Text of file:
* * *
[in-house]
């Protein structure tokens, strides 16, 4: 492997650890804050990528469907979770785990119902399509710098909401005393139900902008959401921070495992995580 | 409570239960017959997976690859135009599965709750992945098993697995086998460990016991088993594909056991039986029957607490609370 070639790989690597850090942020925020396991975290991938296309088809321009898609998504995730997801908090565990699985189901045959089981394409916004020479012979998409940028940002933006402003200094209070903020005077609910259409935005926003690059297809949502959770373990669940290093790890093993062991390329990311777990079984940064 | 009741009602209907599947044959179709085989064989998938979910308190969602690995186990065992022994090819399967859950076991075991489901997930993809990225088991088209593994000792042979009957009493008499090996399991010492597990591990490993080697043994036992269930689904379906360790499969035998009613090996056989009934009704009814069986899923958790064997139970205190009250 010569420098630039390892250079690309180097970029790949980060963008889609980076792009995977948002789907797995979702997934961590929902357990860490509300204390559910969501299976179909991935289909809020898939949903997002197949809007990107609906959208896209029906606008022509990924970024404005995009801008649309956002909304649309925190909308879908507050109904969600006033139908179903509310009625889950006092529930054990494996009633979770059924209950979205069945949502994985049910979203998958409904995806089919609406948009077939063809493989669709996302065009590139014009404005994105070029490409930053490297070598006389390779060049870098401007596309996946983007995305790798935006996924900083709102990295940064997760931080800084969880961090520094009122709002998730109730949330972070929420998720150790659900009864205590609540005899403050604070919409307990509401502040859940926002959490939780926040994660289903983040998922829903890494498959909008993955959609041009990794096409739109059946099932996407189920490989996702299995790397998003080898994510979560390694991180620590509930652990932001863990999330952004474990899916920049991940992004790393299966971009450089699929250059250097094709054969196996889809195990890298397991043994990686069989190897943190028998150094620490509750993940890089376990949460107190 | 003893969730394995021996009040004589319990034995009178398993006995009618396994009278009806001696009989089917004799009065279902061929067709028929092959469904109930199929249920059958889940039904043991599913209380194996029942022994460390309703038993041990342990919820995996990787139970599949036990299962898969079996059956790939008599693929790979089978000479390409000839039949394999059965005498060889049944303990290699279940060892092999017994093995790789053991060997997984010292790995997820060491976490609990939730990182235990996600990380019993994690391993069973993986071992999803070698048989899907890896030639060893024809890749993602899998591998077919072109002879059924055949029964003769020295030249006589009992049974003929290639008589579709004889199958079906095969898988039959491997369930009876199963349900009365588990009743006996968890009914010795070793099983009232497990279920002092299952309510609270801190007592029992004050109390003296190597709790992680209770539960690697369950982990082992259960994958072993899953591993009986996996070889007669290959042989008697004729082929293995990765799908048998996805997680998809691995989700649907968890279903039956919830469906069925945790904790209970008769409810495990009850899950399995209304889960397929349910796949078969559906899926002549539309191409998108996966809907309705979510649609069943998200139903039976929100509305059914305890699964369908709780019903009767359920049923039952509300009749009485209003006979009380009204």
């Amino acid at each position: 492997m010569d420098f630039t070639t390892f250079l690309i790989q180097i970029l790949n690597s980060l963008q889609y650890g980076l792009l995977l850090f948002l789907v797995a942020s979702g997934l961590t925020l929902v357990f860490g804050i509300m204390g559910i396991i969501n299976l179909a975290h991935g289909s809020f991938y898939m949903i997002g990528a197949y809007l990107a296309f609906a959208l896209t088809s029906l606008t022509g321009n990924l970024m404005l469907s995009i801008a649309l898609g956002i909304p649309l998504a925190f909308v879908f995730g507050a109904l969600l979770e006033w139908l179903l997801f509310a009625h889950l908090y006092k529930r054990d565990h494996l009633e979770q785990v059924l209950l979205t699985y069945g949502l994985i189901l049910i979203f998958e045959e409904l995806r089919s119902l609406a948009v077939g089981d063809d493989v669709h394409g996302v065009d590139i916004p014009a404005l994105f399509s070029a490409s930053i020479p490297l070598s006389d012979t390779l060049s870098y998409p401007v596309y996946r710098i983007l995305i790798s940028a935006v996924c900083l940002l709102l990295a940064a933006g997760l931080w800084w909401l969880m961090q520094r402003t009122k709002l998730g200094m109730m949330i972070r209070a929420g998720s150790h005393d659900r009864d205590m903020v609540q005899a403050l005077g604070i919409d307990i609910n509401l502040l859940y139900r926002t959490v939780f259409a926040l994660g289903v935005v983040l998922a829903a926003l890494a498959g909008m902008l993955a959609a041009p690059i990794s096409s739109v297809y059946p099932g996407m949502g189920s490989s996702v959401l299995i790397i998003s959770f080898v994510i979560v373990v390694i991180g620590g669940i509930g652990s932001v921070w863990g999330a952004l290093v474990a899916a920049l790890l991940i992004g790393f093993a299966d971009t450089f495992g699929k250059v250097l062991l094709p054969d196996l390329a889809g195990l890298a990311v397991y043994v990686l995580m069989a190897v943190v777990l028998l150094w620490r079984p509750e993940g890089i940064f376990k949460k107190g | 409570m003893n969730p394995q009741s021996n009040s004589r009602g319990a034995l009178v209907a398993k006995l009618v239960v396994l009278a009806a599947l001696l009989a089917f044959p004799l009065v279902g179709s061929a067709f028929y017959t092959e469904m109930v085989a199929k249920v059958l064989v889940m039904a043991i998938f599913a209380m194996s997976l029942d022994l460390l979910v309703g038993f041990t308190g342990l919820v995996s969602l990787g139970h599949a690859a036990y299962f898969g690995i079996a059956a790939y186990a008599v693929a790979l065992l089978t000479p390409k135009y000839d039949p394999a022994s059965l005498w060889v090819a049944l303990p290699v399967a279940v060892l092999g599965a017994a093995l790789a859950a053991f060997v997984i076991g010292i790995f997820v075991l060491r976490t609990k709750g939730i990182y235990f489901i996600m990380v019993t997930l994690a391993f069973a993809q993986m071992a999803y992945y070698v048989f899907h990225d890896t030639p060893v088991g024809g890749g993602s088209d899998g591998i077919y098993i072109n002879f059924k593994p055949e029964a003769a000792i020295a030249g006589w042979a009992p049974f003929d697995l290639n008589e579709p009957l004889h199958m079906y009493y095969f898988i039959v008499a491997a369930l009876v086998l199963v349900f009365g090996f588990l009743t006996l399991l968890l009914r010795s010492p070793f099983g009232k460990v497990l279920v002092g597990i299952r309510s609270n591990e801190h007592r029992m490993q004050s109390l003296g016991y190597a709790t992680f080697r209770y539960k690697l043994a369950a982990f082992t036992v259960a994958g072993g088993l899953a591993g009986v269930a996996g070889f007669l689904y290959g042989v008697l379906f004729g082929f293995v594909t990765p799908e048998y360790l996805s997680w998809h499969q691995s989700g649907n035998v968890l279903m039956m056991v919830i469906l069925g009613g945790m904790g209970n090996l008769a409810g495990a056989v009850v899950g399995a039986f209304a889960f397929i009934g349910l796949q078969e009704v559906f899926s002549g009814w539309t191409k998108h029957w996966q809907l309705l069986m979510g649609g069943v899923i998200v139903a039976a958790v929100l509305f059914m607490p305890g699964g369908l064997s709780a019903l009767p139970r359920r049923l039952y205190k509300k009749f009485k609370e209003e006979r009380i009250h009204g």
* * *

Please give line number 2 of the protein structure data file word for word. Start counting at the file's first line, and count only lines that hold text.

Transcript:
């Protein structure tokens, strides 16, 4: 492997650890804050990528469907979770785990119902399509710098909401005393139900902008959401921070495992995580 | 409570239960017959997976690859135009599965709750992945098993697995086998460990016991088993594909056991039986029957607490609370 070639790989690597850090942020925020396991975290991938296309088809321009898609998504995730997801908090565990699985189901045959089981394409916004020479012979998409940028940002933006402003200094209070903020005077609910259409935005926003690059297809949502959770373990669940290093790890093993062991390329990311777990079984940064 | 009741009602209907599947044959179709085989064989998938979910308190969602690995186990065992022994090819399967859950076991075991489901997930993809990225088991088209593994000792042979009957009493008499090996399991010492597990591990490993080697043994036992269930689904379906360790499969035998009613090996056989009934009704009814069986899923958790064997139970205190009250 010569420098630039390892250079690309180097970029790949980060963008889609980076792009995977948002789907797995979702997934961590929902357990860490509300204390559910969501299976179909991935289909809020898939949903997002197949809007990107609906959208896209029906606008022509990924970024404005995009801008649309956002909304649309925190909308879908507050109904969600006033139908179903509310009625889950006092529930054990494996009633979770059924209950979205069945949502994985049910979203998958409904995806089919609406948009077939063809493989669709996302065009590139014009404005994105070029490409930053490297070598006389390779060049870098401007596309996946983007995305790798935006996924900083709102990295940064997760931080800084969880961090520094009122709002998730109730949330972070929420998720150790659900009864205590609540005899403050604070919409307990509401502040859940926002959490939780926040994660289903983040998922829903890494498959909008993955959609041009990794096409739109059946099932996407189920490989996702299995790397998003080898994510979560390694991180620590509930652990932001863990999330952004474990899916920049991940992004790393299966971009450089699929250059250097094709054969196996889809195990890298397991043994990686069989190897943190028998150094620490509750993940890089376990949460107190 | 003893969730394995021996009040004589319990034995009178398993006995009618396994009278009806001696009989089917004799009065279902061929067709028929092959469904109930199929249920059958889940039904043991599913209380194996029942022994460390309703038993041990342990919820995996990787139970599949036990299962898969079996059956790939008599693929790979089978000479390409000839039949394999059965005498060889049944303990290699279940060892092999017994093995790789053991060997997984010292790995997820060491976490609990939730990182235990996600990380019993994690391993069973993986071992999803070698048989899907890896030639060893024809890749993602899998591998077919072109002879059924055949029964003769020295030249006589009992049974003929290639008589579709004889199958079906095969898988039959491997369930009876199963349900009365588990009743006996968890009914010795070793099983009232497990279920002092299952309510609270801190007592029992004050109390003296190597709790992680209770539960690697369950982990082992259960994958072993899953591993009986996996070889007669290959042989008697004729082929293995990765799908048998996805997680998809691995989700649907968890279903039956919830469906069925945790904790209970008769409810495990009850899950399995209304889960397929349910796949078969559906899926002549539309191409998108996966809907309705979510649609069943998200139903039976929100509305059914305890699964369908709780019903009767359920049923039952509300009749009485209003006979009380009204």